Trade policy has been among the main drivers of tension between Trump and Mexico President Andrés Manuel López Obrador, commonly known as AMLO, who succeeded Enrique Peña Nieto in December 2018.

“One of the biggest promises I made to the American people was to replace the disastrous NAFTA trade deal,” Trump said. “In fact, unfair trade is perhaps the single biggest reason I decided to run for president.”

The USMCA will “bring trade with Mexico and Canada to a much higher level, but also to a much greater degree of fairness and reciprocity, we will have that…I say that finally, because it has been many years since we were treated fairly on trade,” Trump said.

As it relates to energy, the USMCA largely maintains the bedrock provisions of NAFTA, including the tariff-free flow of energy products between North American countries, and the investor-state dispute settlement provisions from NAFTA’s Chapter 11 for the energy sector.“

It is evident that a major objective of this coverage, which was accepted by the then-incoming AMLO administration as well as the Trump and Peña Nieto administrations, is to give American petroleum and natural gas investors a strong sense of confidence in Mexico,” the Baker Institute for Public Policy’s David A. Gantz, Will Clayton Fellow in Trade and International Economics at the Institute’s Mexico Center, wrote in a September 2019 report on the USMCA.

Citing a promise “to confront China’s massive theft of America’s jobs,” Trump said, “Days ago, we signed a groundbreaking new agreement with China that will defend our workers, protect our intellectual property, bring billions of dollars into our treasury, and open vast new markets for products made and grown here in the U.S.A.”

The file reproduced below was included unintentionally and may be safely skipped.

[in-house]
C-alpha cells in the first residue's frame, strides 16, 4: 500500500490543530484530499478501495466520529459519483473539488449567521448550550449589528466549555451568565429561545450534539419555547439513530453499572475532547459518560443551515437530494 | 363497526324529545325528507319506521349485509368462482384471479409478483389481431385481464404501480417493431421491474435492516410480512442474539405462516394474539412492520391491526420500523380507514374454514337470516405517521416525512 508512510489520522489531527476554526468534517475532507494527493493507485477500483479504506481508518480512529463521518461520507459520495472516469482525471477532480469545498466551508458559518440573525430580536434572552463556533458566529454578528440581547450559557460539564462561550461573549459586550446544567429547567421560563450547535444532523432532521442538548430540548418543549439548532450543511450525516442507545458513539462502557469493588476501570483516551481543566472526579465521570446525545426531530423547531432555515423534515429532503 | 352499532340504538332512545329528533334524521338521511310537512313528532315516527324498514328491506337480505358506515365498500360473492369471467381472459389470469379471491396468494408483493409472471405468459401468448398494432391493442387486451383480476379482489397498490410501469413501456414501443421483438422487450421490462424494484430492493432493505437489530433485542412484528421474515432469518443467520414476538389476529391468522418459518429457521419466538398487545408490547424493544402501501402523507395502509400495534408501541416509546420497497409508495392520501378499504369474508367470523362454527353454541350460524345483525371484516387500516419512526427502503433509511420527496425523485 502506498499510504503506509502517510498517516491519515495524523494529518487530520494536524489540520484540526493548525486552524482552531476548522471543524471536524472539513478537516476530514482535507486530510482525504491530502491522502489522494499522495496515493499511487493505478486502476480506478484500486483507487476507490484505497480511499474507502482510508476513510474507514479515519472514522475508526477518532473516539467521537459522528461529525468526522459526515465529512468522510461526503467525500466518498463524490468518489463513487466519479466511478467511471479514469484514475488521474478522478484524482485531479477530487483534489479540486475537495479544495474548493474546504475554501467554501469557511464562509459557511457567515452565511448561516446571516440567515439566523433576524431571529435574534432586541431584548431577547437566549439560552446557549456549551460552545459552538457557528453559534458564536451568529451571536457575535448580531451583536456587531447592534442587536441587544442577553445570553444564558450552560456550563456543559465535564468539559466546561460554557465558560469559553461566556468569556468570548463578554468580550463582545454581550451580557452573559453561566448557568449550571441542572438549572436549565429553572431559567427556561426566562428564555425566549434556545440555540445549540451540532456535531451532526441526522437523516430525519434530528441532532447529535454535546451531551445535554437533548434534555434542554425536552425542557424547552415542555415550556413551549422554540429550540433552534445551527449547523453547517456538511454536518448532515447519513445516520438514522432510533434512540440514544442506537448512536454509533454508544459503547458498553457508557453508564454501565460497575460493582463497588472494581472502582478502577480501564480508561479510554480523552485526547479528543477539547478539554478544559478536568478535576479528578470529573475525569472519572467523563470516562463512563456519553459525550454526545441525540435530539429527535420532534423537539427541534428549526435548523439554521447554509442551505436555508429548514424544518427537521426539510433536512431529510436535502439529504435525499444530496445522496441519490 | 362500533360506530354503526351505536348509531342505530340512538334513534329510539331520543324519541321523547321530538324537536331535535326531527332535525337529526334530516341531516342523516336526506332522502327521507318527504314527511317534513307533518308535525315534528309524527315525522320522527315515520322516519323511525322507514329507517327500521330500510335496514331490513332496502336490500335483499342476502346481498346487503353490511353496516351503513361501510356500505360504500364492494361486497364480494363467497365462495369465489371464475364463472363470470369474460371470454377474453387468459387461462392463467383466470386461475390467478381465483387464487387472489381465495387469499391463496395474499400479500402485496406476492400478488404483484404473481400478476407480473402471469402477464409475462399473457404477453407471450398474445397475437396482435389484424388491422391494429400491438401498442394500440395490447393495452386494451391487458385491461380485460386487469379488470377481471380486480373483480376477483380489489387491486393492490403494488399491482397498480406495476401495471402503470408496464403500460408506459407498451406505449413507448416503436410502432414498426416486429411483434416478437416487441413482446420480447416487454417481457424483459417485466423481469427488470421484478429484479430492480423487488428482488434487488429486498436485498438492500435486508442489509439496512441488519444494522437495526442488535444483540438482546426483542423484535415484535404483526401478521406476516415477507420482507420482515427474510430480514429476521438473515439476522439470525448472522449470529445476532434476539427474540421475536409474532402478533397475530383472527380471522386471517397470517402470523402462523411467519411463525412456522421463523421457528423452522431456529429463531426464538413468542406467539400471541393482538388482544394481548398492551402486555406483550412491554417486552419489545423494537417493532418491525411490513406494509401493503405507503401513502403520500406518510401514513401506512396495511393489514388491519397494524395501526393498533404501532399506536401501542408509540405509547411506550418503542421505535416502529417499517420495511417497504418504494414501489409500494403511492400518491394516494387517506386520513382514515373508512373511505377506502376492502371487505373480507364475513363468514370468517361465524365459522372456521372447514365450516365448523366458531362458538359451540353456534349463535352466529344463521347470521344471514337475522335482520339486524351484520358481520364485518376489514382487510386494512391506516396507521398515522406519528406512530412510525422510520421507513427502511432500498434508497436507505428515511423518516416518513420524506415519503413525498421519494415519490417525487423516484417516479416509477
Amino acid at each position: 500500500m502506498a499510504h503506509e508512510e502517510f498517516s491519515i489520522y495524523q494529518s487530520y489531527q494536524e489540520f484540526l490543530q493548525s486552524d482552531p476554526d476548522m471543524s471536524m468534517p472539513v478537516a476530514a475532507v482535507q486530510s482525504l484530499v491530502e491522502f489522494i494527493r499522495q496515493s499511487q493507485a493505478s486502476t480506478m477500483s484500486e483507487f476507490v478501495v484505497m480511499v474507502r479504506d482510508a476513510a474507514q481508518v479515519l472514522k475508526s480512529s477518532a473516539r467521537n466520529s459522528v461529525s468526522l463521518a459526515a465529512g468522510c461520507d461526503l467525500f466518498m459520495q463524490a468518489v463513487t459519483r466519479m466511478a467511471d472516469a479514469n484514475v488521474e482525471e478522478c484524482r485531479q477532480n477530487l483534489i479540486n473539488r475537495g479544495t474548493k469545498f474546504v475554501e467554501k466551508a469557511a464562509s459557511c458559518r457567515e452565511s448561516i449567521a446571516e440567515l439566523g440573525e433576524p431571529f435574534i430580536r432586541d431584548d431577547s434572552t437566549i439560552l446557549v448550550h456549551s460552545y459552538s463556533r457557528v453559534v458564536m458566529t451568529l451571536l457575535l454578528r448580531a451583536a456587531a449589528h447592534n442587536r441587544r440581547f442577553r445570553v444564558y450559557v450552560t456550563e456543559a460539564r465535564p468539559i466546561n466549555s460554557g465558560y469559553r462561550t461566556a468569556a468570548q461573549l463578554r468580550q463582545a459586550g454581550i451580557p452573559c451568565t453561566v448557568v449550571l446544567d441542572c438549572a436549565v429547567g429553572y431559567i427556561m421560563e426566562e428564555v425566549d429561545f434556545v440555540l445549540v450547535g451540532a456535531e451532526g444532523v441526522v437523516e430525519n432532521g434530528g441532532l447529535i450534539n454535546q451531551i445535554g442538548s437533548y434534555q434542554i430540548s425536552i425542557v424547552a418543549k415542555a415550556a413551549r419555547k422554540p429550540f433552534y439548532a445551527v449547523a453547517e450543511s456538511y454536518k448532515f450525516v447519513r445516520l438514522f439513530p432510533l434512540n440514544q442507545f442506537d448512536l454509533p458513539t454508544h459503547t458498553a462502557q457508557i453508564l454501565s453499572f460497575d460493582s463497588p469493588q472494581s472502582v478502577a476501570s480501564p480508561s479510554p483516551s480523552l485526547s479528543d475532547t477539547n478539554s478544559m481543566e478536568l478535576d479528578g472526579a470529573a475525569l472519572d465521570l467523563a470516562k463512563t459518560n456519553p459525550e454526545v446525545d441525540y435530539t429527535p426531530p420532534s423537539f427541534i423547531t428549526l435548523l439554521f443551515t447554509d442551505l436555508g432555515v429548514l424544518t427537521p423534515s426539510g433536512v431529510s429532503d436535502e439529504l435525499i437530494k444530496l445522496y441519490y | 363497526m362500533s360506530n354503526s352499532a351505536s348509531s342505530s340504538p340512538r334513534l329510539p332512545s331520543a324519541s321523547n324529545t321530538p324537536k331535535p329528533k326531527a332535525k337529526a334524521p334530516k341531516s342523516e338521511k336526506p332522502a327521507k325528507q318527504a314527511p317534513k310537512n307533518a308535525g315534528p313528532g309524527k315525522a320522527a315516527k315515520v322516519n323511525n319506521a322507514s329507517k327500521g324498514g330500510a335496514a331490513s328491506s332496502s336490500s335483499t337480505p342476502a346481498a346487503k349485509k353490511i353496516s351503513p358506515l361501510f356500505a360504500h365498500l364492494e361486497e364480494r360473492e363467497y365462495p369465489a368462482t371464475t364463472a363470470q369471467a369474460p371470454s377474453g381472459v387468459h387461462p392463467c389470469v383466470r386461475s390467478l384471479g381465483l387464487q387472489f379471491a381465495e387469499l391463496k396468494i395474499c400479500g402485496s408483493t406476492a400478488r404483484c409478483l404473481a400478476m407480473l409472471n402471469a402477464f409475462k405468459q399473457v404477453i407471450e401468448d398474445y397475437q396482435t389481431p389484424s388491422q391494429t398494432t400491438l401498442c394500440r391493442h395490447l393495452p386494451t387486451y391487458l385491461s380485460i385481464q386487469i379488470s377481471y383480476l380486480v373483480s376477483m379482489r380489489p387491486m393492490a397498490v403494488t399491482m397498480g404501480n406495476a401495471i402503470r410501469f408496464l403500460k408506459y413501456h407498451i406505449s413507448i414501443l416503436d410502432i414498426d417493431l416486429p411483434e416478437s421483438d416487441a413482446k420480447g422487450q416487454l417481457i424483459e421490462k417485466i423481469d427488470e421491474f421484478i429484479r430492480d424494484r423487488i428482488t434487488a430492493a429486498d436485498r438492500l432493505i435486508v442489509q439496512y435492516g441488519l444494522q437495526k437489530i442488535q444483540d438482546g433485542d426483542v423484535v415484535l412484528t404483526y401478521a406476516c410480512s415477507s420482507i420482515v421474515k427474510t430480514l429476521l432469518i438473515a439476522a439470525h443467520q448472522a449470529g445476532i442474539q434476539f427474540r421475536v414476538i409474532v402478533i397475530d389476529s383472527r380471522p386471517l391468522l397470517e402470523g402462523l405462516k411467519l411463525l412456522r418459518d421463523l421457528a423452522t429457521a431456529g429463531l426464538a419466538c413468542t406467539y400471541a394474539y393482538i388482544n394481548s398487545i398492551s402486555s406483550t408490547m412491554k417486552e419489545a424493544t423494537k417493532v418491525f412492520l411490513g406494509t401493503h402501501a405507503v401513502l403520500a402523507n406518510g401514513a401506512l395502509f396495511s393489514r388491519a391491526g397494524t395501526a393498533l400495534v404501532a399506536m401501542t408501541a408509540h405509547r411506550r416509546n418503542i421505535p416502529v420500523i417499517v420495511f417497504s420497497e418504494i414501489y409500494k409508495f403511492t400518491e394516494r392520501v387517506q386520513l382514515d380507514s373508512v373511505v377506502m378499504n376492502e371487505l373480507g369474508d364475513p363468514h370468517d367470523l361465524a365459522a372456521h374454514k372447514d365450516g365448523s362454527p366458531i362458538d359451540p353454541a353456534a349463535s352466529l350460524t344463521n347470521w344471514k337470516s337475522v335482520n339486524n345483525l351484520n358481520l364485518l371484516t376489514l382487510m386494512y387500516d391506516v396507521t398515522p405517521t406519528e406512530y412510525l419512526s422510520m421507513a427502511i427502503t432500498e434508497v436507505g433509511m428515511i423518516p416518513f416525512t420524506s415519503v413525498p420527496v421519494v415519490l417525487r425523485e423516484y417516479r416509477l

However, observers of the liquefied natural gas (LNG) market remained unconvinced as of January that the China trade deal would provide a material boost to U.S. LNG exports to China.

The major U.S. oil and gas trade groups largely expressed alignment with Trump’s address, while stressing the industry’s commitment to safety and protecting the environment.

“Natural gas infrastructure plays a critical role in transitioning to a lower carbon economy domestically and globally,” said Interstate Natural Gas Association of America interim CEO Alex Oehler. The environmental and economic benefits of gas “are made possible by the continued safe operations of our nation’s natural gas infrastructure systems.”

Last year, Oehler said, the Pipeline and Hazardous Materials Safety Administration finalized the gas pipeline transmission safety rule, “which embraces new pipeline safety technologies and engineering practices and constitutes the most significant enhancement in safety regulations for our industry in the last 50 years.”

American Petroleum Institute CEO Mike Sommers, CEO, said, “Ideologies come and go with each transition of power. But every president from Jimmy Carter to Donald Trump has agreed that affordable, reliable, and homegrown energy is essential to the country’s economic growth, national security, and overall prosperity…The strength of America’s energy future depends on bipartisan support for infrastructure expansion, trade agreements, economic growth, and environmental protection.”

American Energy Alliance President Thomas Pyle also weighed in. “In terms of great comebacks, it’s impossible to overlook the American energy story…But this comeback story is far from over. In order to achieve true energy dominance and unlock our nation’s full potential, President Trump must have the courage to do what Congress has failed to do for decades. In the next year and beyond, President Trump must provide Congress with a blueprint to fix our broken, abused, misused and outdated environmental laws.”